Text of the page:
Tennis elbow is a condition that causes pain around the outside of the elbow. It’s clinically known as lateral epicondylitis.
It often occurs after strenuous overuse of the muscles and tendons of the forearm, near the elbow joint.
You may notice pain:
On the outside of your upper forearm, just below the bend of your elbow
– When lifting or bending your arm
– When gripping small objects, such as a pen
– When twisting your forearm, such as turning a door handle or opening a jar
– You may also find it difficult to fully extend your forearm.
What causes tennis elbow?
The elbow joint is surrounded by muscles that move your elbow, wrist and fingers. The tendons in your elbow join the bones and muscles together and control the muscles of your forearm.
Tennis elbow is usually caused by overusing the muscles attached to your elbow and used to straighten your wrist. If the muscles and tendons are strained, tiny tears and inflammation can develop near the bony lump (the lateral epicondyle) on the outside of your elbow.
As the name suggests, tennis elbow is sometimes caused by playing tennis. However, it is often caused by other activities that place repeated stress on the elbow joint, such as decorating or playing the violin.
Pain that occurs on the inner side of the elbow is often known as Golfer’s Elbow.
When to see your GP
If your elbow pain is caused by a strenuous or repetitive activity, you should avoid the activity until your symptoms improve.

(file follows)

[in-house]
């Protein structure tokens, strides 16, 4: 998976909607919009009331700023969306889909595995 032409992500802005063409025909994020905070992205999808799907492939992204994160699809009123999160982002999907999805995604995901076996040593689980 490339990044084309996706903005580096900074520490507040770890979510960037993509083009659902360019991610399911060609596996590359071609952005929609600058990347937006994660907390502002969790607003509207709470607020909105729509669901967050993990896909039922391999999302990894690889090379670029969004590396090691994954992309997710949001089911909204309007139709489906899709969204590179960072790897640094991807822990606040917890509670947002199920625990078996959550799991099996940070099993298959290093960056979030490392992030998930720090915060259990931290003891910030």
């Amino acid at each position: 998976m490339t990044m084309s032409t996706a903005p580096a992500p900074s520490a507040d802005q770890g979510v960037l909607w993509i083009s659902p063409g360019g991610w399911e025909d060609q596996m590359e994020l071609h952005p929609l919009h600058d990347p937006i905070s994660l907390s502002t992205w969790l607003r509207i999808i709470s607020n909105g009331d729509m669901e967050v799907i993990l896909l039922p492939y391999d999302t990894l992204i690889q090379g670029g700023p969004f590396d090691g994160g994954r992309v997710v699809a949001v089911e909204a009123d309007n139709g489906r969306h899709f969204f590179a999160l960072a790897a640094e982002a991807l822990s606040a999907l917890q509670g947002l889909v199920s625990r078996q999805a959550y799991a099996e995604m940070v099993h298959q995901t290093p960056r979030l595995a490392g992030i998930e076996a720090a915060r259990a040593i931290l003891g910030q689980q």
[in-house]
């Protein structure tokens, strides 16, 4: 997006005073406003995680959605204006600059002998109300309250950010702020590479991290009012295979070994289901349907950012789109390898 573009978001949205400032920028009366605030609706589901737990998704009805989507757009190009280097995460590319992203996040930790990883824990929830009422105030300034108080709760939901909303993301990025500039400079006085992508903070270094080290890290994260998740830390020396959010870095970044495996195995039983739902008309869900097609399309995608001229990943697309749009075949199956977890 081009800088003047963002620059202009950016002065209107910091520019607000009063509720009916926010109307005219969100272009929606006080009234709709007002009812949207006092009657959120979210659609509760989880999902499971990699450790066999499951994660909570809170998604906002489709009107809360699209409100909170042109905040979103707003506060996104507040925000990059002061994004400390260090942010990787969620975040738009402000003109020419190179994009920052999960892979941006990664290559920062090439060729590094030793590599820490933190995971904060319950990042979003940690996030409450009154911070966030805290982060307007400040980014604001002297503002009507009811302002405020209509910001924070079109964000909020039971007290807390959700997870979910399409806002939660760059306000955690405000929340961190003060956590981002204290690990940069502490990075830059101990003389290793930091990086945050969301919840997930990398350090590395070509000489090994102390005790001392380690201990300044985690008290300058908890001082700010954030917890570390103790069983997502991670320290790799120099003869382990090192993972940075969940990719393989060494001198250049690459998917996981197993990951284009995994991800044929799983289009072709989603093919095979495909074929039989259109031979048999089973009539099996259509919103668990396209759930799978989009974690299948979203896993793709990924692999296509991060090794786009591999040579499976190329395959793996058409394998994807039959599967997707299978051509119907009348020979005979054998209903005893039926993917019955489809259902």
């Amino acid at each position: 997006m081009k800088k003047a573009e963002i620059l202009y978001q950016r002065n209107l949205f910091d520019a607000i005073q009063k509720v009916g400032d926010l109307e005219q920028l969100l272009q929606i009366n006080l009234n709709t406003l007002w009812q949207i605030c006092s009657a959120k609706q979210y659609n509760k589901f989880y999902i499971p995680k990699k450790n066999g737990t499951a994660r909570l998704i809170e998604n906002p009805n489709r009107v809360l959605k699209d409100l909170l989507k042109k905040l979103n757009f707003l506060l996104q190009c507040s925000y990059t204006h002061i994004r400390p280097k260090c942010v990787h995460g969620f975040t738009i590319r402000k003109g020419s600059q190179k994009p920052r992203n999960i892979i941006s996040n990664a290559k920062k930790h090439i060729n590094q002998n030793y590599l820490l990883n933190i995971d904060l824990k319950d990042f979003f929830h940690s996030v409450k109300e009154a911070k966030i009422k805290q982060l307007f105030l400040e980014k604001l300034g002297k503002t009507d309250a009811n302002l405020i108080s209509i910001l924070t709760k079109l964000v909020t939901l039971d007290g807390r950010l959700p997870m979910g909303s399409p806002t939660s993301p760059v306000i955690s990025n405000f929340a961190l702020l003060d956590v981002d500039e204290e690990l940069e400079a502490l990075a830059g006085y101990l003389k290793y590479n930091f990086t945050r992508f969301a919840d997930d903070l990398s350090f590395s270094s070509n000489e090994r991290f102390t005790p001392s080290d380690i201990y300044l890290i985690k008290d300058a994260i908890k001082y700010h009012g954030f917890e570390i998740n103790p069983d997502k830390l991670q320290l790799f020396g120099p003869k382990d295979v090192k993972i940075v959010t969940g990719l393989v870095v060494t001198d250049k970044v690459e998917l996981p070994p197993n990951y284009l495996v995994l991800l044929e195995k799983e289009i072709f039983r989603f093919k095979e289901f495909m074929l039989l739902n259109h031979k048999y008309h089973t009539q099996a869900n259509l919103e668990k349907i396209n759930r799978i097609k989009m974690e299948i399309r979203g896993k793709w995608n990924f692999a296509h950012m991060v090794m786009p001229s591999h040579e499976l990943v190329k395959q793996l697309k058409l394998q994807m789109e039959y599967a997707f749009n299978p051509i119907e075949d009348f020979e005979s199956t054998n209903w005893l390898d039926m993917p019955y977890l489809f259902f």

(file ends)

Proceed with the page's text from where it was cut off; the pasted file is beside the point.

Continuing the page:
Visit your GP if the pain in your elbow persists, despite resting it for a few days. They will check for swelling and tenderness, and carry out some simple tests, such as asking you to extend your fingers and flex your wrist with your elbow extended.
Further tests, such as an ultrasound scan or a magnetic resonance imaging (MRI) scan will only be needed if it is thought your pain is being caused by nerve damage.
Treating tennis elbow
Tennis elbow is a self-limiting condition, which means it will eventually get better without treatment.
However, there are treatments that can be used to improve your symptoms and speed up your recovery.
It is important you rest your injured arm and stop doing the activity that is causing the problem.
Holding a cold compress, such as a bag of frozen peas wrapped in a towel, against your elbow for a few minutes several times a day can help ease the pain.
Taking painkillers, such as paracetamol, may help reduce mild pain caused by tennis elbow. Non-steroidal anti-inflammatory drugs (NSAIDs), such as ibuprofen, can also be used to help reduce inflammation.
Physiotherapy may be recommended in more severe and persistent cases. Massaging and manipulating the affected area may help relieve the pain and stiffness and improve the range of movement in your arm.
Surgery may be used as a last resort to remove the damaged tendon.
Most cases of tennis elbow last between six months and two years. However, in about nine out of 10 cases, a full recovery is made within a year.
Preventing tennis elbow
It is not always easy to avoid getting tennis elbow, although not putting too much stress on the muscles and tendons surrounding your elbow will help prevent the condition getting worse.
If your tennis elbow is caused by an activity that involves placing repeated strain on your elbow joint, such as tennis, changing your technique may alleviate the problem.